There are certain columns, such as DayOfWeek, OriginAirportID, and DestAirportID which contain continuous numbers; however, they are categorical variables. So, use the Metadata Editor module to set them as Categorical.
Before you start developing the model, it is important to select or generate a set of variables that have the most predictive power and remove any redundant and not so important features. In this case, all the data points are of the same year, so the year column is not required here. We are interested in predicting the delays before the journey starts, so the DepDel15 and DepDelay columns are not important. Again, both the ArrDelay and ArrDelay15 columns are about arrival delay. Here, we are just interested in whether the flight got delayed or not. So, ArrDelay is not required. All the cancelled flights are labeled as delayed, so the Cancelled column is also not required. You filter these columns using the Project Columns module and you will be left with the columns that contain the required features and label.
You have to predict whether the flight would be delayed or not. As you found from the dataset, any flight delayed for more than 15 minutes has been labeled as delayed and the ArrDelay15 corresponding label contains 1. Here, the ArrDelay15 column is the target variable and it only contains 0 and 1. Clearly, it's a two-class classification problem.
As you have already explored, there are several two-class classification algorithms available in ML Studio. For simplicity, we would just build the model here with the Two-Class Boosted Decision Tree module with the following parameters:
· The Maximum number of leaves per tree option is set at 128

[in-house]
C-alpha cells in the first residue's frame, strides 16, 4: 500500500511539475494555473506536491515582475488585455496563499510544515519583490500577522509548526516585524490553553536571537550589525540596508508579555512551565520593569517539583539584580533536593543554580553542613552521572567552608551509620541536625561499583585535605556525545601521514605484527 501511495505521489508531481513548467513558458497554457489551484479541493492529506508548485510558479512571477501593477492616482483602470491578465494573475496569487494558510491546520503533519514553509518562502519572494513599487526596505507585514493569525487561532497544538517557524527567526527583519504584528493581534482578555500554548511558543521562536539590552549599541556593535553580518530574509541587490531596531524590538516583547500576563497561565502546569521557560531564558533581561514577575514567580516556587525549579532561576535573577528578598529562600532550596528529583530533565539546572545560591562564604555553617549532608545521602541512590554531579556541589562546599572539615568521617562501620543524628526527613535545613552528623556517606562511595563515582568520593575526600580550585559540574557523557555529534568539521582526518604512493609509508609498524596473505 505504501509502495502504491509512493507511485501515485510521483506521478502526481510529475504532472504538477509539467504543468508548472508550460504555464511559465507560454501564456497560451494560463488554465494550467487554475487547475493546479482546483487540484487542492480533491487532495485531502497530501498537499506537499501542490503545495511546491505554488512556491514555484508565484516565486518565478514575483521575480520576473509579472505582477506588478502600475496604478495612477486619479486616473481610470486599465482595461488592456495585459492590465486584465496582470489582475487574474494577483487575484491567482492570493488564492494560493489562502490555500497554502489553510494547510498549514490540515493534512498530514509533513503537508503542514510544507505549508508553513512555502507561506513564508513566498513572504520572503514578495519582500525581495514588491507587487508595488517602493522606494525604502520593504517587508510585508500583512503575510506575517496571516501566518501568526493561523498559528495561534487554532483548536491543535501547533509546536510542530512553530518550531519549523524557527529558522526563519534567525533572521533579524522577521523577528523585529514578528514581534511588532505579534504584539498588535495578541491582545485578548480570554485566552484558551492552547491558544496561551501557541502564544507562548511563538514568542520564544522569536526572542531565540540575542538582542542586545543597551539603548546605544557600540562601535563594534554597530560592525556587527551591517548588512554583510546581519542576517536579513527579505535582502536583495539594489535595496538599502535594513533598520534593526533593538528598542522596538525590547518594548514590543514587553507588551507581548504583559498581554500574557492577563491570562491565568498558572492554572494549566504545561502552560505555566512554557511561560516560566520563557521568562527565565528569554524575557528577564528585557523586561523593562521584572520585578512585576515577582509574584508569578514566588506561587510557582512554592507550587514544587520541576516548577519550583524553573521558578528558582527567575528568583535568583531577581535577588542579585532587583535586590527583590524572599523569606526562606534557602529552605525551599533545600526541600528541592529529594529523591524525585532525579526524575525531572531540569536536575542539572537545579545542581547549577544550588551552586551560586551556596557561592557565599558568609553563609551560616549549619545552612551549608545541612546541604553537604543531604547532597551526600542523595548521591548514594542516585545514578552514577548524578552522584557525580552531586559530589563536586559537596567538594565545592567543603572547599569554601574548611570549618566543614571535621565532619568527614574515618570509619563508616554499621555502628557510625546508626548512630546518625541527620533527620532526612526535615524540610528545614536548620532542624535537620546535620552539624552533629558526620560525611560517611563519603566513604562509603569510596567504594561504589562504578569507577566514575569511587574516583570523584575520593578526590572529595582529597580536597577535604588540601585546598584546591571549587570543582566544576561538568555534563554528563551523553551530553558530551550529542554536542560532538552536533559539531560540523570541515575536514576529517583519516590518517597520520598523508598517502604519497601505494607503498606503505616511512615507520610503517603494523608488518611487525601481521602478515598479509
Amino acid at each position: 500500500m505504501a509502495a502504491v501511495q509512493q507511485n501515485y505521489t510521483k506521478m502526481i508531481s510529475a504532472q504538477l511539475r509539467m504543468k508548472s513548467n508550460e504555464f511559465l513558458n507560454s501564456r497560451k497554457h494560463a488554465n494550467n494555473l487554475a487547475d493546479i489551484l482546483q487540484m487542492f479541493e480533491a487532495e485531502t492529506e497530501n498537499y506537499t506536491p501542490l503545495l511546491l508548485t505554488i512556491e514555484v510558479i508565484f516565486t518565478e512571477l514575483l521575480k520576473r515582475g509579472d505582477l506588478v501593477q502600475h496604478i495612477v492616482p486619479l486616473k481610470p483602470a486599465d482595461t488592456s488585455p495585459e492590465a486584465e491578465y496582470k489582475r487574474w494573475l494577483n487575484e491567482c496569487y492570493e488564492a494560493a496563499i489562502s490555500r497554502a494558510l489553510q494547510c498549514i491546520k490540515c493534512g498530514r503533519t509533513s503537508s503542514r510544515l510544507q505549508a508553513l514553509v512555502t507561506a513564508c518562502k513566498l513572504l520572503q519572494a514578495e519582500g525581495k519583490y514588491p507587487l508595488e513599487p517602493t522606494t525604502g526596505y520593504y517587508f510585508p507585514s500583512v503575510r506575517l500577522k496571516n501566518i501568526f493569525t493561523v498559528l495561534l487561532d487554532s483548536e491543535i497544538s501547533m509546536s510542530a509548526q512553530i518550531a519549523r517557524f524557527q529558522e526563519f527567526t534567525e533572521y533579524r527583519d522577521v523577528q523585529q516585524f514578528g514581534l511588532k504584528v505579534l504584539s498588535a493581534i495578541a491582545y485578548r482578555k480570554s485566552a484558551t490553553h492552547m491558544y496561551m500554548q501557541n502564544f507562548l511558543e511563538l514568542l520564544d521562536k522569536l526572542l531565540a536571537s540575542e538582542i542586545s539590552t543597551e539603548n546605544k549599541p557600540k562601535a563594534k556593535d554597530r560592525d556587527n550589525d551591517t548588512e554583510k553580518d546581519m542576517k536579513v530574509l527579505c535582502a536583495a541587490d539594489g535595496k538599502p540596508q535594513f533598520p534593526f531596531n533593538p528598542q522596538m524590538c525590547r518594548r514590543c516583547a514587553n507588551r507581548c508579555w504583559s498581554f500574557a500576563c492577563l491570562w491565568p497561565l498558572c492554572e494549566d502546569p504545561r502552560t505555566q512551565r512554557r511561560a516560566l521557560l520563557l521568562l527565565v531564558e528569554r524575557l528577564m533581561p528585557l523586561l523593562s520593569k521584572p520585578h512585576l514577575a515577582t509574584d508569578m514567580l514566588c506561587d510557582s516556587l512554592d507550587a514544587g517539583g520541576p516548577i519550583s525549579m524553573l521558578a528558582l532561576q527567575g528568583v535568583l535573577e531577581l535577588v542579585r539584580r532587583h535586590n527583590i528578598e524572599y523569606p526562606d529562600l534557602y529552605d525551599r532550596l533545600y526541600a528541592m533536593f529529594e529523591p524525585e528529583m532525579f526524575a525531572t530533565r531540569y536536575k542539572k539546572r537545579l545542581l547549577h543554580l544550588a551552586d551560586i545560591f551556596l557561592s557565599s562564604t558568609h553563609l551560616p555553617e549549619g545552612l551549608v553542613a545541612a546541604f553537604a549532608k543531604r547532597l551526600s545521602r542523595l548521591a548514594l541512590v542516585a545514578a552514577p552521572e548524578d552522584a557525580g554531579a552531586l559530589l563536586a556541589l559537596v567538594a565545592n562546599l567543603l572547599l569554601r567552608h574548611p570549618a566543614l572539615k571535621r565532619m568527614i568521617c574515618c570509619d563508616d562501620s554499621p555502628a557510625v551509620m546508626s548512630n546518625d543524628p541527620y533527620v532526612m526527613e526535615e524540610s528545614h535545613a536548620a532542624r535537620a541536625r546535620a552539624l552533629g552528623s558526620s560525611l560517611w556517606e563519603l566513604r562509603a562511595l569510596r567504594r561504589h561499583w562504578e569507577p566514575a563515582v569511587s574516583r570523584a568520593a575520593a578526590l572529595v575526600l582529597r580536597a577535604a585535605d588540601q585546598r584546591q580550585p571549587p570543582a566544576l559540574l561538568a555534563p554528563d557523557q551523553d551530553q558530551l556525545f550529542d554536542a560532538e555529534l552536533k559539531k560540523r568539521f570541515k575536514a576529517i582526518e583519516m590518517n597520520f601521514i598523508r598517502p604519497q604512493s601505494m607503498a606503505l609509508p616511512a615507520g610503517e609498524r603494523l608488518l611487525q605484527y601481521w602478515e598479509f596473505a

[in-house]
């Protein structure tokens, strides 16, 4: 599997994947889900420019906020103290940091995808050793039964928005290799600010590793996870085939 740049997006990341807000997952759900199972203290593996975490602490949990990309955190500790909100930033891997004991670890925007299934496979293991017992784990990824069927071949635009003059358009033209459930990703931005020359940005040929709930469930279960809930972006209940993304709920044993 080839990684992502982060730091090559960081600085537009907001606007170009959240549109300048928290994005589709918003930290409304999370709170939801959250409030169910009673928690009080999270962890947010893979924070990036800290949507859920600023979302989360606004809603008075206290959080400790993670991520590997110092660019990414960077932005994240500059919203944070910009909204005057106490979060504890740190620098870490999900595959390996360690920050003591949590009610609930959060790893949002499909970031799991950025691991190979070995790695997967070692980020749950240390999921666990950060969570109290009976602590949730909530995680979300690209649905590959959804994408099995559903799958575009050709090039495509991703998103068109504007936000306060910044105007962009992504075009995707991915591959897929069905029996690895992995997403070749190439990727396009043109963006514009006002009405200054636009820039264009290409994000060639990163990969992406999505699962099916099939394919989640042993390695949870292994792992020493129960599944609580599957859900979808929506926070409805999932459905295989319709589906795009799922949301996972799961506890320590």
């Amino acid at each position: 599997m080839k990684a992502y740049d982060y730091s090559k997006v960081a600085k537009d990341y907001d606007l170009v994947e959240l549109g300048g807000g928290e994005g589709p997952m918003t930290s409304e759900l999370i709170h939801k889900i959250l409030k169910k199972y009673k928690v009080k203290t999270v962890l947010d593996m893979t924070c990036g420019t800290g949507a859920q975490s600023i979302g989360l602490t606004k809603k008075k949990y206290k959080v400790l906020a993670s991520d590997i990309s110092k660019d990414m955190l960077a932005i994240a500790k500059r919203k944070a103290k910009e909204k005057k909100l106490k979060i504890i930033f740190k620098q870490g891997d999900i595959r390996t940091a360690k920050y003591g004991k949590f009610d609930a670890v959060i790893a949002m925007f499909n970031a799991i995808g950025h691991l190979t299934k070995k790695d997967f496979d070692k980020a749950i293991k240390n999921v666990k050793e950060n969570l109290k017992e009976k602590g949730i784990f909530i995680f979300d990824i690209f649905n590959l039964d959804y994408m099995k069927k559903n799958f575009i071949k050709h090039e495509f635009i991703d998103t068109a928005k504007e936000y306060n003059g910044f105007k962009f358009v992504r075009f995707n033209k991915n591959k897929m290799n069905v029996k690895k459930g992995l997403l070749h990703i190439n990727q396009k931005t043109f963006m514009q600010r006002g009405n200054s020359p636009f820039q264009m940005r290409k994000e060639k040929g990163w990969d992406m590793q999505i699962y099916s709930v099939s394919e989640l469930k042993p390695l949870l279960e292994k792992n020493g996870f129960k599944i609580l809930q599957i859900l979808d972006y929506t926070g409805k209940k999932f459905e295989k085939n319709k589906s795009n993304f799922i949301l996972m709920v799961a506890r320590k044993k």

· The Minimum number of samples per leaf node option is set at 50
· The Learning rate option is set at 0.2
· The Number of trees constructed option is set at 500
You are encouraged to try out different algorithms and also use the Sweep Parameters module to choose the optimum parameters.
To train the model, you need to split the dataset and use one subset for training and other for scoring and evaluation.
Your experiment, after running successfully, may look something like the following:
After you are happy with your experiment and satisfied with the trained model, you can proceed to deploy it by publishing it as a web service.
Before publishing your model as a web service, create a scoring experiment and make sure that the Web service input and the Web service output modules are properly connected. Also, process the model if you want your output in a proper format, for example, outputting only the scored label and input to the score model may not contain the label column; in this case, you can also filter the ArrDelay15 column along with the others in the Project Columns module connected to the Score Model module. Let's take a look at the following screenshot:
Then, publish your scoring experiment, so that it would be available as a web service in the staging environment. Test your web service visually and also with Excel. If you are good at programming, you're encouraged to test your web service by writing a small client program as well.
You just finished building a predictive solution in this case study. You started the chapter by defining and understanding the problem. You acquired the dataset, which in this case is the sample dataset available in ML Studio. Then, you proceeded to perform data exploration and preparation before building the predictive model. You used the boosted decision tree to build the model. After running the experiment successfully, you created a scoring experiment and used a saved trained model in it. Finally, you published the experiment as a web service and tested it.
In the next chapter, you are going to learn to build your own models, with another case study where you would solve a regression problem.